The Big Questions: ’12 Takes Shape


Mark Halperin’s answers from this week’s issue of TIME.

Why is the 2012 race starting so slowly?
No one is in a hurry to jump in because there isn’t a strong-armed front runner threatening to squash the rest of the pack the way George W. Bush did in 2000. None of the hopefuls want the scrutiny or expense that goes with becoming an official candidate. And no one but the most fervent activists and hyperpolitical reporters is itching to get another election under way.

Is the field already being winnowed?
Right now seven contenders have the best shot at the GOP nomination. They fall into two brackets: the Fox News analysts (Sarah Palin, Mike Huckabee and Newt Gingrich) and the traditionalists (Mitt Romney, Haley Barbour, Tim Pawlenty and Mitch Daniels). Barring surprises, Romney, Pawlenty and Gingrich are sure bets to join the fray. But it is impossible to know what the others will do. In top GOP circles, the smart money is that Barbour gets in and vies with Romney to be the Establishment favorite, while Palin, Huckabee and Daniels take a pass, for reasons personal, financial and sundry. Daniels’ aides insist he is giving it a serious look.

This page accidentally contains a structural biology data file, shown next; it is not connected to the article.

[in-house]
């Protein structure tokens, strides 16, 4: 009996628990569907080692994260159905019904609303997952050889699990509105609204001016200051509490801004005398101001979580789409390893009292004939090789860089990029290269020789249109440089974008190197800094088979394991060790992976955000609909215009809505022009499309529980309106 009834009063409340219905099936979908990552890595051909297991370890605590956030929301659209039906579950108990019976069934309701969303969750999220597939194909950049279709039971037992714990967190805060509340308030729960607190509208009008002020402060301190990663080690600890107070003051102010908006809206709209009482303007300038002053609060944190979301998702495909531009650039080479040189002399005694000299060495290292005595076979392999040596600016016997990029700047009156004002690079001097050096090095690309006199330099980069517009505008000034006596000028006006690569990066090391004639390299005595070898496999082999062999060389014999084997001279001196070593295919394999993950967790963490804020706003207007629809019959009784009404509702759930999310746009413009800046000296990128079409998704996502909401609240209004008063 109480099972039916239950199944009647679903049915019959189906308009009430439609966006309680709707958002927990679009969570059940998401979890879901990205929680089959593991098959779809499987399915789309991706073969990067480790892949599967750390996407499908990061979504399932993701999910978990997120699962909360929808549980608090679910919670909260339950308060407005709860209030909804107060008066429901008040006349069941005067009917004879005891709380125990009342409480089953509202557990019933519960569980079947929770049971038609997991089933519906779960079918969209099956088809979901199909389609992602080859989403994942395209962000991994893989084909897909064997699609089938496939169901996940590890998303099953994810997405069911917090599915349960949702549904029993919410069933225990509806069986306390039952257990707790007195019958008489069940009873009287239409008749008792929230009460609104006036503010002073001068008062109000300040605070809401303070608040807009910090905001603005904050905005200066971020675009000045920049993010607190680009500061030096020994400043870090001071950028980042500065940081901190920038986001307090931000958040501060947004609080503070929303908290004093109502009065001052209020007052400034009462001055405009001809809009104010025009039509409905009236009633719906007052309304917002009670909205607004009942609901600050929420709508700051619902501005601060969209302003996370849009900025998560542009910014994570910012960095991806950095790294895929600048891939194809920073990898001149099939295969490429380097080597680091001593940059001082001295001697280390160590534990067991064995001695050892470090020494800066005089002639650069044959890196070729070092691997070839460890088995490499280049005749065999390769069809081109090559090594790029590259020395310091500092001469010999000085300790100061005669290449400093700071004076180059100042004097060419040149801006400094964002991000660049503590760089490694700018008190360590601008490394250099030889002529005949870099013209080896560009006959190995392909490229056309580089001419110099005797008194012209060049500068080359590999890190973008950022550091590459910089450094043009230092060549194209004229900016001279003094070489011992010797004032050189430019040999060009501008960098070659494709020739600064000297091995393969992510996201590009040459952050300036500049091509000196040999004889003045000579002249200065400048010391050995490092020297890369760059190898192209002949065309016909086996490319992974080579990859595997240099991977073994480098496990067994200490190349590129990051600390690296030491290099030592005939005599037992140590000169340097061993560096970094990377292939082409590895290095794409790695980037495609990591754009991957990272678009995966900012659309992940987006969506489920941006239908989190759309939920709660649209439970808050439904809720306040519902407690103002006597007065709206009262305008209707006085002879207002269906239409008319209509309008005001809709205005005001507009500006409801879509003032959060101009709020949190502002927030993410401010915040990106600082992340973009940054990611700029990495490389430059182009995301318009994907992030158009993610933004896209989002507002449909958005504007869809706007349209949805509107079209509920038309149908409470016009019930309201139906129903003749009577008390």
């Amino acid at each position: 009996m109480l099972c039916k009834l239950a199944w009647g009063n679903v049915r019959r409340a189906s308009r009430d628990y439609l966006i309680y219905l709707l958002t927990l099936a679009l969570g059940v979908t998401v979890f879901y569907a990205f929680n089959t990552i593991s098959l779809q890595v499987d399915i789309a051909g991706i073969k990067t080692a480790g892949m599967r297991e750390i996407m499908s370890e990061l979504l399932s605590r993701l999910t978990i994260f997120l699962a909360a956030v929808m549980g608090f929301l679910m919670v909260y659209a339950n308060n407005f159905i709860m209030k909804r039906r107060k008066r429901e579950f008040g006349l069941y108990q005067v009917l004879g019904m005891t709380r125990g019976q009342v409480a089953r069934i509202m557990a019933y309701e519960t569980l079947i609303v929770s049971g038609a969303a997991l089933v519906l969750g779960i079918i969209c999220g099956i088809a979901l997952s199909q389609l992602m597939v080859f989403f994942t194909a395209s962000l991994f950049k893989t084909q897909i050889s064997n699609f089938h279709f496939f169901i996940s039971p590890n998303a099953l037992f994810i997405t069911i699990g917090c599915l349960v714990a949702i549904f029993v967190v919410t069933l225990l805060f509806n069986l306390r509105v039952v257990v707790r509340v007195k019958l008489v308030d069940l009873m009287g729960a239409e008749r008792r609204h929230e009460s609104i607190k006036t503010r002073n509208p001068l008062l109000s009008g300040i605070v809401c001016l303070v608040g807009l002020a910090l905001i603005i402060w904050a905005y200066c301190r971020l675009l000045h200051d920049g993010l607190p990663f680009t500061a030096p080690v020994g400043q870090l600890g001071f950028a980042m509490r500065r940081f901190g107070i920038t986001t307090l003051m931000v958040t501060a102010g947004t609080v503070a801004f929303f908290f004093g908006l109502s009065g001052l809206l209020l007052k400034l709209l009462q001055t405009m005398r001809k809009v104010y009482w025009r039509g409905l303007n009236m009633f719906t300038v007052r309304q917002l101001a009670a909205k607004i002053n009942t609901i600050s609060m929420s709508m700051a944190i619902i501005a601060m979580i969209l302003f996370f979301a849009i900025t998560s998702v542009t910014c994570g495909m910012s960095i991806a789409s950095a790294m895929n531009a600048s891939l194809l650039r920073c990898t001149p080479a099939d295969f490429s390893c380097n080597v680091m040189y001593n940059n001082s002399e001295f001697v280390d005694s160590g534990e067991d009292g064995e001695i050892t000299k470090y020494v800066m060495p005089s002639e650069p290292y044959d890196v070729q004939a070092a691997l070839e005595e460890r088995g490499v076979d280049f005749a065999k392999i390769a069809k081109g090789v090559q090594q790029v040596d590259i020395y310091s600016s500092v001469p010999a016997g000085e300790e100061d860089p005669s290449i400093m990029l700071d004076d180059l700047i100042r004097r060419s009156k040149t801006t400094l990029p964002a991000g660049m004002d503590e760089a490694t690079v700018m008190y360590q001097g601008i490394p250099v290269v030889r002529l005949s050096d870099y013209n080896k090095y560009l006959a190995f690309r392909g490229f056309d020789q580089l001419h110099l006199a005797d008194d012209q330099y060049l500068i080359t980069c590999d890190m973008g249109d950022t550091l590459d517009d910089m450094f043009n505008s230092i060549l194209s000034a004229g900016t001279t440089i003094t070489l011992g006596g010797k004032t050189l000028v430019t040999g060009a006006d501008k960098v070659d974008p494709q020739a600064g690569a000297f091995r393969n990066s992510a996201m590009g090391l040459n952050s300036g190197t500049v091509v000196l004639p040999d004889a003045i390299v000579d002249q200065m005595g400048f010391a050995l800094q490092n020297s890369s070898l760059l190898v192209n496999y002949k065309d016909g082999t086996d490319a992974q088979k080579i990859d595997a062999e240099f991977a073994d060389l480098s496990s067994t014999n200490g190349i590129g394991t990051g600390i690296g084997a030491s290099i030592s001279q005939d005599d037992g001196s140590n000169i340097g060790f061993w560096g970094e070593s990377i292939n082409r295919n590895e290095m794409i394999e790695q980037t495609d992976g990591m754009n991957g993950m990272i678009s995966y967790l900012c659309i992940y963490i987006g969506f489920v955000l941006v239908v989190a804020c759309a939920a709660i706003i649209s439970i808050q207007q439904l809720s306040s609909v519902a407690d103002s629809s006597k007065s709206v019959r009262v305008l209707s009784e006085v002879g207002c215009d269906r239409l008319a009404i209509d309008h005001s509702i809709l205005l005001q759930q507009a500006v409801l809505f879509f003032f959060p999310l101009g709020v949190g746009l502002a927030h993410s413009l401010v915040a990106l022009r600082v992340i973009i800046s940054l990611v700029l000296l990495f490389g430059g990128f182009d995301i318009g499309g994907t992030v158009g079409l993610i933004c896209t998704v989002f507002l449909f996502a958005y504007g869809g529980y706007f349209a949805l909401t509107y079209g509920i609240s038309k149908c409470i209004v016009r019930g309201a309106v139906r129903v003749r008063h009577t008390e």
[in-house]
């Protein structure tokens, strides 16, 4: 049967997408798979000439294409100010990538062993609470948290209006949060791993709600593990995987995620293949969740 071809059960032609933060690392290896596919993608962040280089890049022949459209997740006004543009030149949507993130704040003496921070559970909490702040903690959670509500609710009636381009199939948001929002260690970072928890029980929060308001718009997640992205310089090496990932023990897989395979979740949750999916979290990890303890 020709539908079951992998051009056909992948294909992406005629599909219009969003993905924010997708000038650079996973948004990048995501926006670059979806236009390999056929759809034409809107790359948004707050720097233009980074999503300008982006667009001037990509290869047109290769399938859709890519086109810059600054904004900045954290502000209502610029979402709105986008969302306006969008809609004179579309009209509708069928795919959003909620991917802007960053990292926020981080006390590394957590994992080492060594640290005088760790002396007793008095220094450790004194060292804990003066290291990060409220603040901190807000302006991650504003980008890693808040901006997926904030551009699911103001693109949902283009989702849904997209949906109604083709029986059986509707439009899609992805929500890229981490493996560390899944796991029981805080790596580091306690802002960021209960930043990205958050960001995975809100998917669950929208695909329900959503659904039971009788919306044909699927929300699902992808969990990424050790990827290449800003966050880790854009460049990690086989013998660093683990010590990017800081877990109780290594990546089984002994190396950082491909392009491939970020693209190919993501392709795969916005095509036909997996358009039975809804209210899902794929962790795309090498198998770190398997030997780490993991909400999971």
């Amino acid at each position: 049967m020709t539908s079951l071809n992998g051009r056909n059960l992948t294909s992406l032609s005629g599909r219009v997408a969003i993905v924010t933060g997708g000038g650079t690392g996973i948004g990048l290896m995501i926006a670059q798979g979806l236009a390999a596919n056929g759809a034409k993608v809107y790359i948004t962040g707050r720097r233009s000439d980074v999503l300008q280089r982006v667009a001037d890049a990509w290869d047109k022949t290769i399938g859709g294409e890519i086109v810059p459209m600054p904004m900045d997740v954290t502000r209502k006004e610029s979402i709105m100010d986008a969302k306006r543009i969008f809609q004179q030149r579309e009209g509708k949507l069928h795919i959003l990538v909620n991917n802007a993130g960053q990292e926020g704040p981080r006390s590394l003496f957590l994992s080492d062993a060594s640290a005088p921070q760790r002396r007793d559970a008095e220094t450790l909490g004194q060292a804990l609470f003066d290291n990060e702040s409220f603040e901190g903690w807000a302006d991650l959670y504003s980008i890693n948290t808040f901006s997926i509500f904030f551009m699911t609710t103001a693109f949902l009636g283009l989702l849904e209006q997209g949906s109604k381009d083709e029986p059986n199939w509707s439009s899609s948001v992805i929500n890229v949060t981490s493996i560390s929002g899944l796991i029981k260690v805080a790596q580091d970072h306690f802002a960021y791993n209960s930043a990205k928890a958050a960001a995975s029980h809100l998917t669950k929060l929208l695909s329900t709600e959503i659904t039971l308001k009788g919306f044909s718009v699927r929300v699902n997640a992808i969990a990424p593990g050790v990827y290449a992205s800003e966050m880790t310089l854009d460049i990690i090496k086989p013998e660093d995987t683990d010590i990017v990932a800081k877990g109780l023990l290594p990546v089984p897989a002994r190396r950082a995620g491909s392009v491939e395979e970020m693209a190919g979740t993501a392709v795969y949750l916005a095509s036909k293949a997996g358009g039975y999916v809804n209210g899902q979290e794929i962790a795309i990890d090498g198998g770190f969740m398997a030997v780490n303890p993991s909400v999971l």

Is Obama beatable?

Sure. Even with his surging poll numbers, powerful Tucson moment and chance at a $1 billion war chest, Obama is vulnerable. Focus on two numbers: eight and 105. Sharpies in both parties believe a jobless rate over 8% would be a barrier to the President’s re-election; 105 is the number of electoral votes Obama won in 2008 in Colorado, Florida, Indiana, North Carolina, Ohio, Virginia and Wisconsin — all of which could shift to the GOP column unless he improves his standing with women and independents. Losing those states could leave him short of the 270 electoral votes he will need for four more years.

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